Dialogue making a difference

The Young Women for America club on campus discusses race relations and looks ahead to other “Coffee and Conversation” events later in the semester

 

DELIBERATE DISCUSSION — Members of Liberty's Young Women for America club met at the Montview Student Union to discuss racial issues Tuesday, Feb. 7. Photo Credit: Rylie Rice

DELIBERATE DISCUSSION — Members of Liberty’s Young Women for America club met at the Montview Student Union to discuss racial issues Tuesday, Feb. 7.
Photo Credit: Rylie Rice

Members of Liberty University’s Young Women for America (YWA) club met at the Montview Student Center for an open discussion of current racial issues from a conservative, Christian perspective Tuesday, Feb. 7.

According to club President Savannah Barry, a senior majoring in politics and public policy and western legal tradition, YWA gives like-minded women the chance to develop their critical thinking skills on national issues.

Twice a month, 15 to 20 female students meet for “Coffee and Conversations” to explore current issues in depth.

Many of these topics fall under the club’s seven core issues — sanctity of human life, defense of family, education, religious liberty, national sovereignty, sexual exploitation and support for Israel.

“It’s a place for conservative Christian women to come and actually talk about these issues — especially in Liberty’s environment where a lot of things are very spiritualized,” Barry said.

“We tend to focus just on what Scripture says and not a lot on what that means in terms of practical application in the policy world.”

Kelsey Gold, a senior international relations student, led the discussion titled “Black, blue or all lives?” referring to the various hashtags that represent sides of the current racial tension in the United States.

Gold opened the discussion with the question, “Which hashtag would Jesus choose?” Students such as Gold believed that Jesus would not take a clear side on the issue but instead would care for those affected through his actions.

“I don’t think he would post anything,” Gold said.

“Each one of these three hashtags comes with the rhetoric from each side of the spectrum.”

However, Hannah Williams, a junior studying speech communications, believes that Jesus would be more likely to say black lives matter or blue lives matter.

“Jesus always loved on those that needed the love,” Williams said.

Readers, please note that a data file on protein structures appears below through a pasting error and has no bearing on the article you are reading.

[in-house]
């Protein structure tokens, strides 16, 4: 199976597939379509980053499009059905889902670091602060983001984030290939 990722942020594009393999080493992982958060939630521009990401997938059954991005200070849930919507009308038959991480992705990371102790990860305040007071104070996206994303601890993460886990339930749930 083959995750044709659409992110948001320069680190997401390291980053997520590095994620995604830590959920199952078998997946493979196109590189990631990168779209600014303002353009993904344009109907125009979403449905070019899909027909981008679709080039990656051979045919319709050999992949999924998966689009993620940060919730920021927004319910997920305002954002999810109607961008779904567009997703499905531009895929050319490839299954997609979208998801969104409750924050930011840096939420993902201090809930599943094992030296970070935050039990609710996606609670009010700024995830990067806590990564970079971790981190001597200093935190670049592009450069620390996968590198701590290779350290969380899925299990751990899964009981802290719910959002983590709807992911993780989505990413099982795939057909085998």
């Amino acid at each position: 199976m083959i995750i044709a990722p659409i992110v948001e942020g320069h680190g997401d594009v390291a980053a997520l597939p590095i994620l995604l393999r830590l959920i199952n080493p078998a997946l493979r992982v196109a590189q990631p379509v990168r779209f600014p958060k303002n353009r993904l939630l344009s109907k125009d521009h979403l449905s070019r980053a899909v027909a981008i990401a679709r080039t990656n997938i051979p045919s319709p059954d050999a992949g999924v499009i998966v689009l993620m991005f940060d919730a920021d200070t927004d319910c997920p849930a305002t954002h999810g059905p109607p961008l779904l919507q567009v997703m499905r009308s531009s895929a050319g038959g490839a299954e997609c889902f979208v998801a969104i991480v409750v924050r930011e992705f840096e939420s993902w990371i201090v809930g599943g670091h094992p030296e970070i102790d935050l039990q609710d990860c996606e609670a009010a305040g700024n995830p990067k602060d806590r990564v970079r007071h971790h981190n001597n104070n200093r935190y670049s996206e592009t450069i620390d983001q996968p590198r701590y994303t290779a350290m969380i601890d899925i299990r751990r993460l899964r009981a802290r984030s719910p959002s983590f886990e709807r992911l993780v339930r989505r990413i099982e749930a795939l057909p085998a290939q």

“So I would say it’s a toss-up for either one.”

The students then discussed their stance on the Black Lives Matter movement.

While most did not take a clear side on the issue, they emphasized listening to those that felt discrimination.

“My friends back home who have the hashtag black lives matter all over their social media see it as a real problem,” Victoria Poyer, a freshman studying international relations said.

“The people who are actually in the movement truly believe that there are issues.”

Gold also read parts of the Black Lives Matter website and urged the students to learn more about the movement.

“I would encourage all of you to read this because none of us in here are African-American,” Gold said.

“I think that’s something that would be really hard to understand and feel what these people are feeling.”

Barry contrasted the Black Lives Matter movement with the civil rights movement led by Martin Luther King Jr. in the 1960s.

“With Martin Luther King, he proposed a solution for discrimination that was a lot more faith-based than a lot of things that you see now,” Barry said.

“It strictly veered away from violence, and it called on the faith leaders of the nation to step up and set an example of standing together in unison.”

The students then discussed their thoughts on the phrase “I don’t see color.”

Those who offered their opinions agreed that the phrase was not constructive in having conversations about racial issues.

Williams said Christians should be addressing racial issues rather than using phrases like “I don’t see color” or “All lives matter” to dismiss the issue.

“I think saying that is just an excuse to not address the issue,” Williams said.

“For me personally, I am 25 percent Native American. You wouldn’t think that’s a big deal, but I’ve gotten asked so many times what my ethnicity is. So I know people see color.”

Following this discussion, Kyle Griesinger, a politics and policy major, presented his view of racial tension.

Griesinger said he did not see evidence of institutional racism against African-Americans based on statistics he shared.

“According to a study done by John Lott and Carlisle Moody at the Crime Prevention Research Center, white officers are significantly less likely than black officers to kill black suspects,” Greisinger said. “How does that point to systemic racism?”

Griesinger described his own experience as the son of a police officer fearing for his father’s life.

“Ultimately at the end of the day, the one thing they want more than anything else is to go home, and that’s not a guarantee for them,” Griesinger said.

In addition to their regular “Coffee and Conversations” meetings, Barry said that the YWA works to support organizations such as the Bedford Pregnancy Center, Freedom 4/24 and American’s for Prosperity.

This semester, the YWA will be hosting a gala to raise money for the
Liberty Godparent Home.

Barry said YWA has given her and many other female Liberty students the opportunity to both discuss their beliefs in a safe environment and then practically apply them.

“We believe that change starts at home,” Barry said.

“As a college student, you have every reason and capability to be able to start working toward that change now.”

The YWA will be discussing education reform at their next meeting Feb. 21 at 5:30 p.m.

For more information, visit www.facebook.com/YWALibertyU.

Covey is a news reporter.

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